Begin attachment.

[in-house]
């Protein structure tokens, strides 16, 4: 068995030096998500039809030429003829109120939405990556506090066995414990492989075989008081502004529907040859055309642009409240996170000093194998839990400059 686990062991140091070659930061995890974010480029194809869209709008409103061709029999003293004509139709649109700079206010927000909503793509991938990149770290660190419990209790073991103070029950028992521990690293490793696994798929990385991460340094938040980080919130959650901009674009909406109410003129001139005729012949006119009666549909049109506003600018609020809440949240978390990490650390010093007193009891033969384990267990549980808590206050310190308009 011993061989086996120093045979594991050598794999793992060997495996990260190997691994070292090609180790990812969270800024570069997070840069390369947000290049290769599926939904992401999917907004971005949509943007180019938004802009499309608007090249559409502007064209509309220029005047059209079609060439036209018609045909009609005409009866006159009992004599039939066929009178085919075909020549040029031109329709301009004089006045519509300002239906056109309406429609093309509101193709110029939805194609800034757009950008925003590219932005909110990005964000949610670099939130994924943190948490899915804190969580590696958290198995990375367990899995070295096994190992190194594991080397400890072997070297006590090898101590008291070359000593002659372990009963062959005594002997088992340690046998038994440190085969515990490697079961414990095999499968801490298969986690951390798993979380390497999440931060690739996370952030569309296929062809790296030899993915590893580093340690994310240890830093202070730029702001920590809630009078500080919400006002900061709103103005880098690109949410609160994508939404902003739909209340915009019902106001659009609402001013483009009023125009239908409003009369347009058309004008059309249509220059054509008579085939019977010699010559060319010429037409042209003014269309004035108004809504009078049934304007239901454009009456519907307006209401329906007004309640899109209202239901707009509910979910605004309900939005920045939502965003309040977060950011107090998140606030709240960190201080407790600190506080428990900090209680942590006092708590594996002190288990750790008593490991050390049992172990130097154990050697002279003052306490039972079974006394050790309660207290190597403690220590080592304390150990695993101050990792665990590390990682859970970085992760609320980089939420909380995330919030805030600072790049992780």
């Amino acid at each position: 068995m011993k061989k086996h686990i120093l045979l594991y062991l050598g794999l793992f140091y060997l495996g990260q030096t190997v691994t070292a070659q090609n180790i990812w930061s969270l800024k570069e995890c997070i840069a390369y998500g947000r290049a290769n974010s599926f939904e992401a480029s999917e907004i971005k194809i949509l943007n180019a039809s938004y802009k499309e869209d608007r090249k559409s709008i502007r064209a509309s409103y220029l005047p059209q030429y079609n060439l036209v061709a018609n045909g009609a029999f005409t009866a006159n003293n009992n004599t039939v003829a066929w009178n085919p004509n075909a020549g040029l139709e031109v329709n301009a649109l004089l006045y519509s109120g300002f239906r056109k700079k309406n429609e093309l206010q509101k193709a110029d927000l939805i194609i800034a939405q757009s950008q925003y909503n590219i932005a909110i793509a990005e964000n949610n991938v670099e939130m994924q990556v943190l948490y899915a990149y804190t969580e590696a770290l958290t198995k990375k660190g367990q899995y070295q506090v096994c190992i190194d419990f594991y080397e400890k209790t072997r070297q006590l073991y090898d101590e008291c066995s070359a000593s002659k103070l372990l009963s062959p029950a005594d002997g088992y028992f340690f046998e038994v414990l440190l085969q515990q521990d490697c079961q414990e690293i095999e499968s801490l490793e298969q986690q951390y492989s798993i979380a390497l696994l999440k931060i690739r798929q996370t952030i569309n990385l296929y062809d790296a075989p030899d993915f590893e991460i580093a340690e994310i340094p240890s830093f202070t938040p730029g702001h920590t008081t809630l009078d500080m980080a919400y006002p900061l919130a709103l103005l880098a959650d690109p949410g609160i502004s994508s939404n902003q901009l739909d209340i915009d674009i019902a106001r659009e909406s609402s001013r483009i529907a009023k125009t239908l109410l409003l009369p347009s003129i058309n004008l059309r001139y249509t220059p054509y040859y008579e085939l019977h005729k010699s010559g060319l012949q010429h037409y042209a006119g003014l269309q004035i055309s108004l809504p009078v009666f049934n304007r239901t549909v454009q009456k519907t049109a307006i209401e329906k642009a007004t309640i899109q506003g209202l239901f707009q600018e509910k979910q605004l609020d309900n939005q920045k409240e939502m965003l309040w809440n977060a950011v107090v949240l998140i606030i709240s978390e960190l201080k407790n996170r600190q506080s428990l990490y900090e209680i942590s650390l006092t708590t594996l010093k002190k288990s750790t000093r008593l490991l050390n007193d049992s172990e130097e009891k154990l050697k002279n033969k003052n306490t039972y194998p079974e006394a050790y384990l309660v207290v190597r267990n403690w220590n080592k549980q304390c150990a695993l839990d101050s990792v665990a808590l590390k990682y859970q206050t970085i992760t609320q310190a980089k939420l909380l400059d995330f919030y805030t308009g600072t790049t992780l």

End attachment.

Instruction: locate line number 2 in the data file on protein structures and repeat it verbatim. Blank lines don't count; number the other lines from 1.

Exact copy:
């Protein structure tokens, strides 16, 4: 068995030096998500039809030429003829109120939405990556506090066995414990492989075989008081502004529907040859055309642009409240996170000093194998839990400059 686990062991140091070659930061995890974010480029194809869209709008409103061709029999003293004509139709649109700079206010927000909503793509991938990149770290660190419990209790073991103070029950028992521990690293490793696994798929990385991460340094938040980080919130959650901009674009909406109410003129001139005729012949006119009666549909049109506003600018609020809440949240978390990490650390010093007193009891033969384990267990549980808590206050310190308009 011993061989086996120093045979594991050598794999793992060997495996990260190997691994070292090609180790990812969270800024570069997070840069390369947000290049290769599926939904992401999917907004971005949509943007180019938004802009499309608007090249559409502007064209509309220029005047059209079609060439036209018609045909009609005409009866006159009992004599039939066929009178085919075909020549040029031109329709301009004089006045519509300002239906056109309406429609093309509101193709110029939805194609800034757009950008925003590219932005909110990005964000949610670099939130994924943190948490899915804190969580590696958290198995990375367990899995070295096994190992190194594991080397400890072997070297006590090898101590008291070359000593002659372990009963062959005594002997088992340690046998038994440190085969515990490697079961414990095999499968801490298969986690951390798993979380390497999440931060690739996370952030569309296929062809790296030899993915590893580093340690994310240890830093202070730029702001920590809630009078500080919400006002900061709103103005880098690109949410609160994508939404902003739909209340915009019902106001659009609402001013483009009023125009239908409003009369347009058309004008059309249509220059054509008579085939019977010699010559060319010429037409042209003014269309004035108004809504009078049934304007239901454009009456519907307006209401329906007004309640899109209202239901707009509910979910605004309900939005920045939502965003309040977060950011107090998140606030709240960190201080407790600190506080428990900090209680942590006092708590594996002190288990750790008593490991050390049992172990130097154990050697002279003052306490039972079974006394050790309660207290190597403690220590080592304390150990695993101050990792665990590390990682859970970085992760609320980089939420909380995330919030805030600072790049992780």